The local ordinances are essentially a workaround of state law and federal law by making it illegal in their cities to discriminate against LGBTQ people in areas of employment, housing and public accommodations, such as restaurants, hotels and doctor’s offices.

Dunwoody’s ordinance puts in place a process for people to report alleged discrimination and has city-appointed mediators and hearing officers investigate such claims.

If a hearing officer determines a complaint is unfounded, the complainant can be fined up to $1,000. If the hearing officer determines the alleged discrimination did occur, the violator could be fined $500 for a first offense and $1,000 for more offenses, according to Dunwoody’s ordinance.

Additionally, the Dunwoody ordinance formalizes that the police department will receive training on hate crimes and report hate crimes to the FBI.

The Dunwoody ordinance exempts religious corporations or associations and nonprofit private clubs that are not open to the public.

Doraville Councilmember Stephe Koontz, who is transgender, led her city’s effort to pass its ordinance. She said the city is legally able to enforce its nondiscrimination ordinance because it is tied to the occupational tax permit all businesses must apply for to operate in the city.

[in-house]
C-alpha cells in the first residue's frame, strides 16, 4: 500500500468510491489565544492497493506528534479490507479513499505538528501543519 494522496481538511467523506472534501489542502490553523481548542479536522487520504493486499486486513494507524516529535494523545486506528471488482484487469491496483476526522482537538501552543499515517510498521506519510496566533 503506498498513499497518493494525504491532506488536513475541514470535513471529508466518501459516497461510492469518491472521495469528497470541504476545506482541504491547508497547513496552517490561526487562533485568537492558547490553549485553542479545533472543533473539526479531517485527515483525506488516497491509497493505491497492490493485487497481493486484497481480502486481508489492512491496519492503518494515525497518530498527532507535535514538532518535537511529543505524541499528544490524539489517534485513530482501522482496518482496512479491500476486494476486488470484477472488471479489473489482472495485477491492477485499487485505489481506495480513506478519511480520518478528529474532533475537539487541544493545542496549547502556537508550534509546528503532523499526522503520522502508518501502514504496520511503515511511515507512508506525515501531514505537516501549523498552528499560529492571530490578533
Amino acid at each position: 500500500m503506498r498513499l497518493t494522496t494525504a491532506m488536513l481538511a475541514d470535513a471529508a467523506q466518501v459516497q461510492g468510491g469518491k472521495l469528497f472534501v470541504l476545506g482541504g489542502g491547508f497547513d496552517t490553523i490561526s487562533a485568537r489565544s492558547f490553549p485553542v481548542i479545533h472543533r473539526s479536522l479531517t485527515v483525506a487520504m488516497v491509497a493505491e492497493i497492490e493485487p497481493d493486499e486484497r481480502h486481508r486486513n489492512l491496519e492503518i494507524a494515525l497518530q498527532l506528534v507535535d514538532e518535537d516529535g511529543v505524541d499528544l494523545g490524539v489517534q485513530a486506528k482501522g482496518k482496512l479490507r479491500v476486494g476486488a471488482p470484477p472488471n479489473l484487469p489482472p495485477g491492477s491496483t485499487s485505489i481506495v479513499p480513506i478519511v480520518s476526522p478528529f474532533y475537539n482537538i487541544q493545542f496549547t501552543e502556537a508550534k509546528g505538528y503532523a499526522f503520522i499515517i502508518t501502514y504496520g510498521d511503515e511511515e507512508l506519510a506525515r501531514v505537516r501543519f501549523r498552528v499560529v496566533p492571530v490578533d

In July, the city of Sandy Springs became one of the first municipalities in the state to approve a hate crimes ordinance that includes protections for victims targeted for being in minority groups, including sexual orientation and gender identity. That is a municipal version of laws that have been adopted at the federal level and in 46 states, but not yet in Georgia.

City Councilmember Andy Bauman led the effort to pass the hate crimes ordinance and said at the time he had been asked about working on a nondiscrimination ordinance that would include protections for LGBTQ people. He said he wanted to see how the nondiscrimination ordinances played out in other cities first.